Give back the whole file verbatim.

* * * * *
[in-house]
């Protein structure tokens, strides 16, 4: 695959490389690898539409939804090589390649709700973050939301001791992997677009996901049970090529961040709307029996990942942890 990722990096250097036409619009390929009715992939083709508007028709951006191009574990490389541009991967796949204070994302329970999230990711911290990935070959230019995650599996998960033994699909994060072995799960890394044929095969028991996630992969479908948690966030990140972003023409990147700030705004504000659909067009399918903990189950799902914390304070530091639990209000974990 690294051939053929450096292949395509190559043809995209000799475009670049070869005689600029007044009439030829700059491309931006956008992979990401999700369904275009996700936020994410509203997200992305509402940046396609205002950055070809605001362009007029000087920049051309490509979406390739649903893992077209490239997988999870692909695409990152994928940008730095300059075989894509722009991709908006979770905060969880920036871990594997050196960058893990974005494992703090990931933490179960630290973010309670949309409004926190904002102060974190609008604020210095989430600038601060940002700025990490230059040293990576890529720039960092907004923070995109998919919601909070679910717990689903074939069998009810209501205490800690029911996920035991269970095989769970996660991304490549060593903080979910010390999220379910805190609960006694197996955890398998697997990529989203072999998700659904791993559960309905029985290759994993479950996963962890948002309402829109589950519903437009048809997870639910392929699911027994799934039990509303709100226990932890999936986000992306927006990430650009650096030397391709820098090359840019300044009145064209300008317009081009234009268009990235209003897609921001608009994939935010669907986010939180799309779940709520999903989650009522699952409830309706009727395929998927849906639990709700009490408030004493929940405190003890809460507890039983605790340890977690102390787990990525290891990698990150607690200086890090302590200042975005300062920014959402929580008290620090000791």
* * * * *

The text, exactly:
[in-house]
């Protein structure tokens, strides 16, 4: 695959490389690898539409939804090589390649709700973050939301001791992997677009996901049970090529961040709307029996990942942890 990722990096250097036409619009390929009715992939083709508007028709951006191009574990490389541009991967796949204070994302329970999230990711911290990935070959230019995650599996998960033994699909994060072995799960890394044929095969028991996630992969479908948690966030990140972003023409990147700030705004504000659909067009399918903990189950799902914390304070530091639990209000974990 690294051939053929450096292949395509190559043809995209000799475009670049070869005689600029007044009439030829700059491309931006956008992979990401999700369904275009996700936020994410509203997200992305509402940046396609205002950055070809605001362009007029000087920049051309490509979406390739649903893992077209490239997988999870692909695409990152994928940008730095300059075989894509722009991709908006979770905060969880920036871990594997050196960058893990974005494992703090990931933490179960630290973010309670949309409004926190904002102060974190609008604020210095989430600038601060940002700025990490230059040293990576890529720039960092907004923070995109998919919601909070679910717990689903074939069998009810209501205490800690029911996920035991269970095989769970996660991304490549060593903080979910010390999220379910805190609960006694197996955890398998697997990529989203072999998700659904791993559960309905029985290759994993479950996963962890948002309402829109589950519903437009048809997870639910392929699911027994799934039990509303709100226990932890999936986000992306927006990430650009650096030397391709820098090359840019300044009145064209300008317009081009234009268009990235209003897609921001608009994939935010669907986010939180799309779940709520999903989650009522699952409830309706009727395929998927849906639990709700009490408030004493929940405190003890809460507890039983605790340890977690102390787990990525290891990698990150607690200086890090302590200042975005300062920014959402929580008290620090000791």